Can’t Hardly Wait is truly a night of fun chaos, and I rewatch it constantly for the Amanda and Preston romance, so maybe you’ll find some feel good moments in it too.
2. Kicking and Screaming (2005)
Director: Jesse Dylan
Will Ferrell is a funny man, but not all of his movies hit the funny meter the way they should, and sometimes, the reception is practically divisive. Kicking and Screaming may not be too everyone’s taste, especially since the film is a tad disjointed in execution, depending largely on Ferrell’s antics to hold down the comedic fort. The film does have a lot of heart though, providing insight to the machismo that governs father-son relationships, and how these expectations can be better managed.
Ferrell plays Phil Weston, who could never live up to the demands of his father Buck (Robert Duvall). Buck wanted Phil to be an athlete, but it was not to be. Now a parent himself, Phil has inherited his father’s competitive nature, and as his son Sam’s (Dylan McLaughlin) soccer coach, Phil hopes to turn his last-place team of losers into champions, so they can beat the rival team coached by his father.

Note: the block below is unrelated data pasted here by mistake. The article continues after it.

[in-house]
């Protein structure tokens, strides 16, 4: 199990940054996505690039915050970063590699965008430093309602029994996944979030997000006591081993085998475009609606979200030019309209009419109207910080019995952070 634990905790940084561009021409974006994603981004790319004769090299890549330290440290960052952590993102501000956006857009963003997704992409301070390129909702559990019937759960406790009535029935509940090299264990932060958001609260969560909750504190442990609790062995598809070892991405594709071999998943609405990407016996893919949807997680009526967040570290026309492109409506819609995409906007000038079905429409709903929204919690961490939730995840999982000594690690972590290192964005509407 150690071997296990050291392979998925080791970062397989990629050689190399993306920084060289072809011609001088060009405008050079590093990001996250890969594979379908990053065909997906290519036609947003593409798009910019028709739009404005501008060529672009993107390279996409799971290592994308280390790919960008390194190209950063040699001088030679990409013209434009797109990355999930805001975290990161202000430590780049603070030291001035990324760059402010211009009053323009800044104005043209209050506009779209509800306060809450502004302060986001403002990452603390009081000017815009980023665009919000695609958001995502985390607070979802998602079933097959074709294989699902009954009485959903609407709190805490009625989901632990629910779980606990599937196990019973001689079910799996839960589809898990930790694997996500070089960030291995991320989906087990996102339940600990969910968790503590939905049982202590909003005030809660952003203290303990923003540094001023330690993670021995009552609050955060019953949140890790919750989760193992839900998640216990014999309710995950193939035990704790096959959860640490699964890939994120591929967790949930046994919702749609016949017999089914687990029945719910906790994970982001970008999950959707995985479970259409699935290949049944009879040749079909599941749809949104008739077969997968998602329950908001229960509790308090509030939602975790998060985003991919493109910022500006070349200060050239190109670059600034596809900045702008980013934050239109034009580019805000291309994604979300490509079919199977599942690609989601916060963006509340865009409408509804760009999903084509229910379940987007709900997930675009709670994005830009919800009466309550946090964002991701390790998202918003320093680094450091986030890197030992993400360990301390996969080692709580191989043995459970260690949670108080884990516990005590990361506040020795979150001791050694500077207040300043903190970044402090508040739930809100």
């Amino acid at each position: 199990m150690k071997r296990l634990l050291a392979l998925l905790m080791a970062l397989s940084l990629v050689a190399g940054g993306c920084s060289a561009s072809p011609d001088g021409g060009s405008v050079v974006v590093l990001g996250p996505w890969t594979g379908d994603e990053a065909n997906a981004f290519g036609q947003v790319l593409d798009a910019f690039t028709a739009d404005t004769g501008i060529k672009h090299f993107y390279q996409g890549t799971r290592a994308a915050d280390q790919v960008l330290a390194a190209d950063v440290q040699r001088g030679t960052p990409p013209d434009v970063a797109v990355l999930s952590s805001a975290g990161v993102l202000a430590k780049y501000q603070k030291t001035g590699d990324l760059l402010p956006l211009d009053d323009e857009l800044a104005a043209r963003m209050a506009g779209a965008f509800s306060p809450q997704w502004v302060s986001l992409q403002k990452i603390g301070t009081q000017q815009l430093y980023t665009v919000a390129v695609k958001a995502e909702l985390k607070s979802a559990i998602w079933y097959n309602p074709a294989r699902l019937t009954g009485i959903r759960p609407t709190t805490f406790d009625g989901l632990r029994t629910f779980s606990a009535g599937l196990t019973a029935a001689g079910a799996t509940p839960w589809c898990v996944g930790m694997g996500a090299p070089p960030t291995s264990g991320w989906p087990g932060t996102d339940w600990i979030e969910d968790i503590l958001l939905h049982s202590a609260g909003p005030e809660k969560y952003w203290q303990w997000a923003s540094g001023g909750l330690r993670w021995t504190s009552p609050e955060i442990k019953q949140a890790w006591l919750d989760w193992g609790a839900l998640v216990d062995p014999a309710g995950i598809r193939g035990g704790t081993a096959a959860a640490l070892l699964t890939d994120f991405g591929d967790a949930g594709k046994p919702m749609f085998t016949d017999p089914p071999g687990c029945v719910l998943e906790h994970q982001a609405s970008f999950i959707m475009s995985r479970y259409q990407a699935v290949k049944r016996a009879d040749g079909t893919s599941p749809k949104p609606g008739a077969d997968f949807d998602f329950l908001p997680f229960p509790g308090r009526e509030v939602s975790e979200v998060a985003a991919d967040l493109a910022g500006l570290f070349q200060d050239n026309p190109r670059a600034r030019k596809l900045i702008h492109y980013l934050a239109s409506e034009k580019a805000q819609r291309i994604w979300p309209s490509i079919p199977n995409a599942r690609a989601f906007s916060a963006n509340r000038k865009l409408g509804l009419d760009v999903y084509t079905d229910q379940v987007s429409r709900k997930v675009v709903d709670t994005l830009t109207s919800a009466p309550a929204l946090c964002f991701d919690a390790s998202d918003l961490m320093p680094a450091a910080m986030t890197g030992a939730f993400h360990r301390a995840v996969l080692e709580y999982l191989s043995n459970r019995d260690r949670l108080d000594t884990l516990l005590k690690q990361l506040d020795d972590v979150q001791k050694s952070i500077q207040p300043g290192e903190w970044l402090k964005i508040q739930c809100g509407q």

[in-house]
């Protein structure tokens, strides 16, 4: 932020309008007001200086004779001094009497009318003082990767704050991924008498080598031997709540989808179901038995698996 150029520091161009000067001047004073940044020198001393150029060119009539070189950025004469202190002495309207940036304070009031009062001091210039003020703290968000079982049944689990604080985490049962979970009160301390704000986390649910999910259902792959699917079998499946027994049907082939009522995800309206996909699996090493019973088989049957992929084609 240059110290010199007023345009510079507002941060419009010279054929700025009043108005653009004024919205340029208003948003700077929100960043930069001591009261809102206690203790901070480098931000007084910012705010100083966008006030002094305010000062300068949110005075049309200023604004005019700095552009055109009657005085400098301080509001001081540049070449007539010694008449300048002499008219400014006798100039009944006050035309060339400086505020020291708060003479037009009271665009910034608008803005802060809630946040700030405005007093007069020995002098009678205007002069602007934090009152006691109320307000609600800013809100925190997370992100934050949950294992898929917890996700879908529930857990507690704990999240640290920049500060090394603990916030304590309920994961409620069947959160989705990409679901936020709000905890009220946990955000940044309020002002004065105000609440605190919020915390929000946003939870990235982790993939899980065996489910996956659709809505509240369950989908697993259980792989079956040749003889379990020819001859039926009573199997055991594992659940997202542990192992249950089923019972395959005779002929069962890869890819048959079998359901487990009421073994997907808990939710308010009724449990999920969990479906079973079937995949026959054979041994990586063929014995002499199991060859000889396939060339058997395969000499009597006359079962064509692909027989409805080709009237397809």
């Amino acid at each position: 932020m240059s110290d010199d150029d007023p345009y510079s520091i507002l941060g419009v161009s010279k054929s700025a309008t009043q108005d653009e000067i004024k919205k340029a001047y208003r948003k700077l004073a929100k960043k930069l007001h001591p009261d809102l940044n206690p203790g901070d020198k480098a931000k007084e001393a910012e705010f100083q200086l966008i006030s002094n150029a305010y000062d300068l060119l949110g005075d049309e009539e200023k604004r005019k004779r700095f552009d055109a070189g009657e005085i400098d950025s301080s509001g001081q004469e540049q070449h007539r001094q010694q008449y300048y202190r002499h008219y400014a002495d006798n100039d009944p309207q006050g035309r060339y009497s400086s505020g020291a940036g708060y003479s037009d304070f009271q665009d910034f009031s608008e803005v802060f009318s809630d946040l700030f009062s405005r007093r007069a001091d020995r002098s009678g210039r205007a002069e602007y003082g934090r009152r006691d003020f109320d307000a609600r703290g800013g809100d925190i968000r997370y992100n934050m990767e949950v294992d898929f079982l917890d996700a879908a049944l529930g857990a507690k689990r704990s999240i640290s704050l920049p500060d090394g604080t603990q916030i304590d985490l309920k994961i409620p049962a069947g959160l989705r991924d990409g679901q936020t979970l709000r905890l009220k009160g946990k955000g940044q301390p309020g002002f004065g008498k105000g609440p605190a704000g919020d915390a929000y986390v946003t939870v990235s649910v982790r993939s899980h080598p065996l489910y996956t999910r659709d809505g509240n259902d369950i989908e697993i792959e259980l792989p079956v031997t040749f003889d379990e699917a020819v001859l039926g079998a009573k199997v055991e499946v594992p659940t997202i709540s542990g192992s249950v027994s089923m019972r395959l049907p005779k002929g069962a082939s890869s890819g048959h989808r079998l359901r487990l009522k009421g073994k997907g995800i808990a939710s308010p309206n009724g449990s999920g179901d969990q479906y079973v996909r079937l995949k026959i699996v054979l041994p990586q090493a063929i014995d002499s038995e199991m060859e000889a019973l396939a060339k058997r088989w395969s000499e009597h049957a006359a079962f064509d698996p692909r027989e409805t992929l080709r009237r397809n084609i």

Also, the character Byong Sun (Elliott Cho) is one of the cutest children you will see in cinema.
3. 17 Again (2009)
Director: Burr Steers
When I watched 17 Again for the first time, that’s when I knew Zac Efron wasn’t just going to be just that High School Musical actor. Yes, he plays a high schooler in this film, but at the same time, he has to channel the energy of an older man with a wife and kids.
The premise of 17 Again involves Mike O’Connell (Matthew Perry) regretting the decisions that led him to this point in his life. He’s going through a separation with wife Scarlet (Leslie Mann), which leads him to think back on his choice of choosing to be with her over a possible career in basketball.